Updated: 3 days 22 hours ago
A more complete understanding of how cells communicate during and after damage may eventually lead to therapeutic applications for a wide range of diseases and disorders.
Scientists at the Virginia Tech Carilion Research Institute are teaming up with neuroscientists around the world.
A recent study published in the Journal of Dairy Science shows that iron in bovine water sources was causing oxidized flavors, degrading milk fats and proteins, and contributing to general poor stability of milk products.
Virginia Tech Carilion Research Institute scientists are first to visualize breast cancer protein in precise detail
The team developed a “tunable” microchip that can capture proteins from human breast cancer cells to directly view them with high precision and to study how they function and interact with other molecules.
With locations in Blacksburg and Arlington, Virginia, researchers at the Biocomplexity Institute of Virginia Tech can forecast the spread of the disease using a variety of factors.
Thomas M. McNamara Jr., the founding president and chief executive officer of the Virginia Tech Applied Research Corp., has announced plans to step down. Sanjay Raman, Virginia Tech’s associate vice president for the National Capital Region, has been named interim president and CEO.
Researchers with the Department of Chemistry have a new, high-tech tool on their hands that can help them and others take a closer look than ever before at materials.
Virginia Tech Carilion Research Institute scientist selected for prestigious American Heart Association grant
Rengasayee Veeraraghavan hopes to develop novel therapies to treat atrial fibrillation.
Scientists at Virginia Tech Carilion Research Institute take part in $15 million research project to study cigarettes and vaporized nicotine
Warren Bickel and his team will test four factors influencing a person’s choice between vaporized nicotine products and conventional cigarettes: nicotine dose, extra costs, smoke-free environments, and flavors.
Virginia Tech Transportation Institute part of new state legislation enacted for the testing and use of automated-vehicle technologies
While the current law allows a visual display in a motor vehicle, the new bill allows the display of moving images to be viewed while an automated driving system is performing the driving task.
Common garter snakes, along with four other snake species, have evolved the ability to eat such extremely toxic species as the rough-skinned newt — amphibians that would kill a human predator — thanks to at least 100 million years of evolution.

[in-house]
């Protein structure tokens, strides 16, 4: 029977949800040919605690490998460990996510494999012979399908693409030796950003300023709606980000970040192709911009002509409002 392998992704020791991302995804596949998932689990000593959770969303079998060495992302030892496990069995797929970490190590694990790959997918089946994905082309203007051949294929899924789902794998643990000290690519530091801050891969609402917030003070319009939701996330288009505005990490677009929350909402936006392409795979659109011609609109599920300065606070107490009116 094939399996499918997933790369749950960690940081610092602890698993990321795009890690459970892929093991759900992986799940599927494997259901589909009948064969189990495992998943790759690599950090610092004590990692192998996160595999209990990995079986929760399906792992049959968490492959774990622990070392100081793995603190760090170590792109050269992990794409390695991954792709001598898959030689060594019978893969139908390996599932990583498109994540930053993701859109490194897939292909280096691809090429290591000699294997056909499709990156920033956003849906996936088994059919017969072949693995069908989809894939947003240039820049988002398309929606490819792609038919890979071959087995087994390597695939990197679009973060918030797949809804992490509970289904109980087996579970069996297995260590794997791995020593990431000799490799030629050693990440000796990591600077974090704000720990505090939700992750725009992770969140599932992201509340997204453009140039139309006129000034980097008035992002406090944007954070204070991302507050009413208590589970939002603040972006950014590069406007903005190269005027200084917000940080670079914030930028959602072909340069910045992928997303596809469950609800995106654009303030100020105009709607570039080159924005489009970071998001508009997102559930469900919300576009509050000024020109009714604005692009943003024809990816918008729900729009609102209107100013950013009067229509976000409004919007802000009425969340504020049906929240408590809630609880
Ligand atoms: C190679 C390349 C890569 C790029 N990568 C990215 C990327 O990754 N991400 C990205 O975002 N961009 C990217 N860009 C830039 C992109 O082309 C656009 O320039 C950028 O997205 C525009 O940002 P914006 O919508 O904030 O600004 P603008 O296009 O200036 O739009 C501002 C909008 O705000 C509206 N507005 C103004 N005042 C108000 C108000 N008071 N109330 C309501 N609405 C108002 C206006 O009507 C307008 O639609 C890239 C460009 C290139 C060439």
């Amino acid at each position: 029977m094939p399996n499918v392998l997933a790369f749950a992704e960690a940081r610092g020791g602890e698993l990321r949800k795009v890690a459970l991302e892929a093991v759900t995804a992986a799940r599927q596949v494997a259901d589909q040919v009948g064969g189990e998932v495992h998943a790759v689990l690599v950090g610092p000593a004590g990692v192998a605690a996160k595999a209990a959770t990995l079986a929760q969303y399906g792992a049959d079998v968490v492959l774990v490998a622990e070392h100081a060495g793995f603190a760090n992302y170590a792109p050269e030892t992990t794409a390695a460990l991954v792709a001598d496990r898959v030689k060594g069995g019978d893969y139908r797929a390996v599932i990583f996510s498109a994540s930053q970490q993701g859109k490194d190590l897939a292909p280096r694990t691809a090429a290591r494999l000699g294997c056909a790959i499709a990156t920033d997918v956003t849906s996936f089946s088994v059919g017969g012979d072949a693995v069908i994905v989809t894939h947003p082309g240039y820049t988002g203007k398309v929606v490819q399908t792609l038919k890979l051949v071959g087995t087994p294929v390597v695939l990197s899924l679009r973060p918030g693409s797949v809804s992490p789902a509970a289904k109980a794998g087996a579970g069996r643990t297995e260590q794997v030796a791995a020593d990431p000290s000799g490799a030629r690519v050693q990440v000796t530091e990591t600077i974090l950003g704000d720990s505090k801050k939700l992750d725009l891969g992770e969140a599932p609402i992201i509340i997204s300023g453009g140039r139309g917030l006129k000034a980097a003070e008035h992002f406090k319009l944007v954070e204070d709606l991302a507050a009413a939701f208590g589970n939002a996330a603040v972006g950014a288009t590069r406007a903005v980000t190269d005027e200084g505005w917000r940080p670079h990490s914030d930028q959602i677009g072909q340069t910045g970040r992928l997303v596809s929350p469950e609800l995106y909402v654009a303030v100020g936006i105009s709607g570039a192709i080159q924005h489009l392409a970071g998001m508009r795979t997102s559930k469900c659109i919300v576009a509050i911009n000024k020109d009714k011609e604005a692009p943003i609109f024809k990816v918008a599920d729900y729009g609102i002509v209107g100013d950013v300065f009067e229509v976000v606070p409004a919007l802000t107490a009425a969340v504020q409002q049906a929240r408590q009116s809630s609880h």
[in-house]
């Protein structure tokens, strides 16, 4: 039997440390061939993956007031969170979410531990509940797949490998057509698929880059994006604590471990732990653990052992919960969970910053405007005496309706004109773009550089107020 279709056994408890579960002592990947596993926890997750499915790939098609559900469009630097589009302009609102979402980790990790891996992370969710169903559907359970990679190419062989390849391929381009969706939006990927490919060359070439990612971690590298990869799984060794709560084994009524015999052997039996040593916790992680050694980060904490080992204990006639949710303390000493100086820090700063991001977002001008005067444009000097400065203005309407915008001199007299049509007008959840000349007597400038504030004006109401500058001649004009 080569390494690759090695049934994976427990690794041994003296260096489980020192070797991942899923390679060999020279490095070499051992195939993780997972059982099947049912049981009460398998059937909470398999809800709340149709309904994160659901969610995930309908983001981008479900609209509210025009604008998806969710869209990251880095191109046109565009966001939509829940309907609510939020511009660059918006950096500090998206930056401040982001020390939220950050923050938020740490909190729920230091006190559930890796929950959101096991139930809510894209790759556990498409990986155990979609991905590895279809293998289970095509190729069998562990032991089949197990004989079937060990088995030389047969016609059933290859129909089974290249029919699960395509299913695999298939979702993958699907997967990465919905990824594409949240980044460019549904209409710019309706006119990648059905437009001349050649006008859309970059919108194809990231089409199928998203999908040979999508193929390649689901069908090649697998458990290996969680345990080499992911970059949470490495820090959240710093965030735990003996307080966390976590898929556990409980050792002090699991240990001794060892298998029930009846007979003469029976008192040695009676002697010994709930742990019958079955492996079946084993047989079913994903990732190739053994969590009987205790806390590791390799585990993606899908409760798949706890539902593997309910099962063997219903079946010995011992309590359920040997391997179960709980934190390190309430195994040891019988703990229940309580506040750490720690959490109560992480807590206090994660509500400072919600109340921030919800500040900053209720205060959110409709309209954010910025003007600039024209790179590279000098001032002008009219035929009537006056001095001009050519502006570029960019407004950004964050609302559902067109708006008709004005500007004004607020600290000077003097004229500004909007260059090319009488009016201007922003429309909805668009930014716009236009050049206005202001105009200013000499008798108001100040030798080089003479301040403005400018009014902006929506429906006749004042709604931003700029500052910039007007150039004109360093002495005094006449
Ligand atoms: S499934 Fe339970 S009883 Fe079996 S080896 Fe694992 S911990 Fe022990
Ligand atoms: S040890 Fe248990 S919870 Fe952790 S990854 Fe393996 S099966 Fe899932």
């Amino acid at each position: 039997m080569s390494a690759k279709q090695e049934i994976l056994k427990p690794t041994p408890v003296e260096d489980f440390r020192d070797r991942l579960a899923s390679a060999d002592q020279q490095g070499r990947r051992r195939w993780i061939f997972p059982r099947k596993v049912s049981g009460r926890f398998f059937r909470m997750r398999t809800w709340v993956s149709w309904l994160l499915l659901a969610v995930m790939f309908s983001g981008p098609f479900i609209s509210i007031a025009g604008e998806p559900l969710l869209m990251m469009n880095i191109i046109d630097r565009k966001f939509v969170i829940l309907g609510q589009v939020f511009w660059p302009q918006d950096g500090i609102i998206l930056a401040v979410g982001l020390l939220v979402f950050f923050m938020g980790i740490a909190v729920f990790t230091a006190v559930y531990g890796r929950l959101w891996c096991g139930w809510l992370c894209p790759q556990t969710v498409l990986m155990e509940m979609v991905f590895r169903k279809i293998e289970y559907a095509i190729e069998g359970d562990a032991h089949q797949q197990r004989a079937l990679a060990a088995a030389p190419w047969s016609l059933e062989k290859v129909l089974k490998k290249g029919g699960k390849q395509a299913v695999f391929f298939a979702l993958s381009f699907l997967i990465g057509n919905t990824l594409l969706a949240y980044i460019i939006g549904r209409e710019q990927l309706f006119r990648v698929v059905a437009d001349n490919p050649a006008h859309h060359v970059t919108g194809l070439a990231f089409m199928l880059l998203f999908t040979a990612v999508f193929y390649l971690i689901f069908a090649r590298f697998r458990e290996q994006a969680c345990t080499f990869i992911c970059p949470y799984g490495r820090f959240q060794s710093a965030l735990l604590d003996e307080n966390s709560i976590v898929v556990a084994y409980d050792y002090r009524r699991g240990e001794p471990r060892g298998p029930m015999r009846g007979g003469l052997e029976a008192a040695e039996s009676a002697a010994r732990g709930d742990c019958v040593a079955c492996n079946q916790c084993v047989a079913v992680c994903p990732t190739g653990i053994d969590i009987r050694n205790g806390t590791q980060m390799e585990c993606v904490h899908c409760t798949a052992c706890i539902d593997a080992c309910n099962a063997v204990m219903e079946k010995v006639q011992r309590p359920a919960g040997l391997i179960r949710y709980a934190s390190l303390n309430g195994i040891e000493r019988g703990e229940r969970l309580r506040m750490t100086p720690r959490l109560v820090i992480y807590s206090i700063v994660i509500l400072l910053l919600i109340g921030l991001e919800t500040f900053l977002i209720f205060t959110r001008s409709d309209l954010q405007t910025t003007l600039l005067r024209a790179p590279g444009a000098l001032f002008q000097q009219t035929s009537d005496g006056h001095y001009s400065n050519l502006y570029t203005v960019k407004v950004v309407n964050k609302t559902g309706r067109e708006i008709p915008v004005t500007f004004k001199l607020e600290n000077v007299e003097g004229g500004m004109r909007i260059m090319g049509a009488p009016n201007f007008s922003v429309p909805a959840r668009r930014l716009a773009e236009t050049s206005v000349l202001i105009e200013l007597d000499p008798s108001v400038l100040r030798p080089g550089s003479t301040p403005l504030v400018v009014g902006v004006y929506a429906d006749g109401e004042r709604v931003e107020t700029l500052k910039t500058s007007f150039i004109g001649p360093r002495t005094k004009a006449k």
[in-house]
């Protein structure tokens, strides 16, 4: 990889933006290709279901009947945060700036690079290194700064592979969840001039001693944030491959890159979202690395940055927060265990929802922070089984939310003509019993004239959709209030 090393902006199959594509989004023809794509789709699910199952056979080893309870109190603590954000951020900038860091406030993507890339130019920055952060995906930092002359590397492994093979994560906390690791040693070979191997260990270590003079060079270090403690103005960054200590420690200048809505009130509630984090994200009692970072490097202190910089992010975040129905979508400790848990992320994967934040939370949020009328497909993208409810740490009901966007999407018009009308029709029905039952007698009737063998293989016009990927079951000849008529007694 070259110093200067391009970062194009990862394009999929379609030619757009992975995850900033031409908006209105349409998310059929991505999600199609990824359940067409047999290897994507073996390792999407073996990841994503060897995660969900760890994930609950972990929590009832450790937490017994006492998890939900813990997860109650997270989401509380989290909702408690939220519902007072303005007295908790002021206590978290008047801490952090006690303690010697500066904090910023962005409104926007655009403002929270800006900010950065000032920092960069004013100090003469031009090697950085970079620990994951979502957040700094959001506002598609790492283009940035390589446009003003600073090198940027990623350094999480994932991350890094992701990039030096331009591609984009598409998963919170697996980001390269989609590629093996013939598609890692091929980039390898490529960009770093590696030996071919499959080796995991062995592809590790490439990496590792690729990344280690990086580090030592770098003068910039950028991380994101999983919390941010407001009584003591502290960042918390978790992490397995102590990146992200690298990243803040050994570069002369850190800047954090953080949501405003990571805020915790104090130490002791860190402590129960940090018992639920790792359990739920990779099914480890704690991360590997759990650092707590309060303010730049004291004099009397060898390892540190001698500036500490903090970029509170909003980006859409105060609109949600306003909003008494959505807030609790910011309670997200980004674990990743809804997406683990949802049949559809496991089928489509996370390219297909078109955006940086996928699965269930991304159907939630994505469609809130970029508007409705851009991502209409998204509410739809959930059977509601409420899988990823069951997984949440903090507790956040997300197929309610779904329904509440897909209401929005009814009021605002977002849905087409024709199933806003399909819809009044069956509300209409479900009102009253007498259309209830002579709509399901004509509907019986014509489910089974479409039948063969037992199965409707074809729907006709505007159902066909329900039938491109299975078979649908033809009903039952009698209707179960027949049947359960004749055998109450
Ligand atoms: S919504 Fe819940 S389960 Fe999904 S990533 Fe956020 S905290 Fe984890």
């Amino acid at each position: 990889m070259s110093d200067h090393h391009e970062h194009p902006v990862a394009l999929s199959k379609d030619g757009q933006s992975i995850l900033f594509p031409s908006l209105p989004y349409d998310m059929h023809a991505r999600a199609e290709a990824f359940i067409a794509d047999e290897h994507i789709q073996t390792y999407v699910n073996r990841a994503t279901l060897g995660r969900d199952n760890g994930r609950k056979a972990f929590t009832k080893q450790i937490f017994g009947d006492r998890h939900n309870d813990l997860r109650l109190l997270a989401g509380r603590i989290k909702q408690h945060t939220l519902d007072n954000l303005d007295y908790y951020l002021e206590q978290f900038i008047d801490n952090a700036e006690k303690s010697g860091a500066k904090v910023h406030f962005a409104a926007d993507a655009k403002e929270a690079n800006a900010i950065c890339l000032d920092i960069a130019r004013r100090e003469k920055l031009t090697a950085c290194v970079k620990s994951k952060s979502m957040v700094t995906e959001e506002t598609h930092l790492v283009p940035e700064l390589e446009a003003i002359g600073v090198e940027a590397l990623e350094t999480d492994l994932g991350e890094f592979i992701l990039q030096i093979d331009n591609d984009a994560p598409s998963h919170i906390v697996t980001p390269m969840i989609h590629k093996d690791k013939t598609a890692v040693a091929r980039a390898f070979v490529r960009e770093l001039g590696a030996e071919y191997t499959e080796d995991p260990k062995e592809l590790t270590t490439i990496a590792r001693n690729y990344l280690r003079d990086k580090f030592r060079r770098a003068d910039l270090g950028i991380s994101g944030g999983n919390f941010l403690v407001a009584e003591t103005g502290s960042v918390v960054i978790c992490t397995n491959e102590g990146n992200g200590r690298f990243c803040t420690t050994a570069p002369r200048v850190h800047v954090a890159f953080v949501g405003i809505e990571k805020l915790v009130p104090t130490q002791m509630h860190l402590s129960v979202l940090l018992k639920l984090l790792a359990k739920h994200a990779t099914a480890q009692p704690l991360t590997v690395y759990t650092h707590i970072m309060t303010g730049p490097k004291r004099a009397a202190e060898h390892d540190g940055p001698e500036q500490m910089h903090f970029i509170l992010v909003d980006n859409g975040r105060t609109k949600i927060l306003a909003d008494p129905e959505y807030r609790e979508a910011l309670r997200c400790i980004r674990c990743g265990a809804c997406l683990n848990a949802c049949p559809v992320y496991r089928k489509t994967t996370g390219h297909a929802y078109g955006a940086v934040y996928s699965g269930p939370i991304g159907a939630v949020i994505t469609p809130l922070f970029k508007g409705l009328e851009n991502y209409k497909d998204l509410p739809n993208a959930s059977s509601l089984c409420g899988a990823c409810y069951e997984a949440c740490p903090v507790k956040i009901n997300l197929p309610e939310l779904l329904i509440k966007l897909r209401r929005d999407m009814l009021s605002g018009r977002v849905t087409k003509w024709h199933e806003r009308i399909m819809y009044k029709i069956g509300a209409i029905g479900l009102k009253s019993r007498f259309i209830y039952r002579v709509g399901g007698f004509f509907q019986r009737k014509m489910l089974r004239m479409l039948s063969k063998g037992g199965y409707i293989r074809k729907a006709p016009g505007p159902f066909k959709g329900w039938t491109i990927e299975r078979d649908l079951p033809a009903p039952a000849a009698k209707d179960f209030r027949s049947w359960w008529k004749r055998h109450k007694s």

Senior research scientist Andrew Peterson with the Center for Vehicle Systems and Safety will appear on the television show Battlebots this summer.
This is the first time Virginia Tech has hosted an annual meeting of the American Society for Virology, which will run June 18-22. Some of the world's leading virus experts are expected to attend.
Virginia Tech assistant professor Leandro Castello contributed to a paper that reports on the use of chemical analysis of ear-stones as a way to understand a fish's life story.
To compile the “Best of Economic Development” list, the Southern Business & Development magazine surveyed members of its Southern Economic Development Roundtable.
Following this research, the university's libraries will be better prepared to support data intensive and big data projects.
Virginia Tech Carilion Research Institute scientists find molecular clue in development of schizophrenia
Scientists at the Virginia Tech Carilion Research Institute have found that a small protein fragment significantly contributes to the brain’s healthy wiring.
University faculty, staff, and students can publish at no cost if their submission passes peer review.
New facilities, programs, and partnerships will enable Virginia Tech to lead the nation in intelligent infrastructure
Virginia Tech is adding new facilities, creating a new major, and leveraging partnerships with industry and government to expand teaching and research on how to integrate emerging technologies – such as smart vehicles and intelligent buildings – into daily life in ways that are beneficial, human-centered, and resilient.
A group of scientists from the Virginia Tech Carilion Research Institute, the Virginia-Maryland College of Veterinary Medicine, the National Institutes of Health, and Yale University are studying exactly how viral evolution occurs, and how that knowledge might help prevent disease.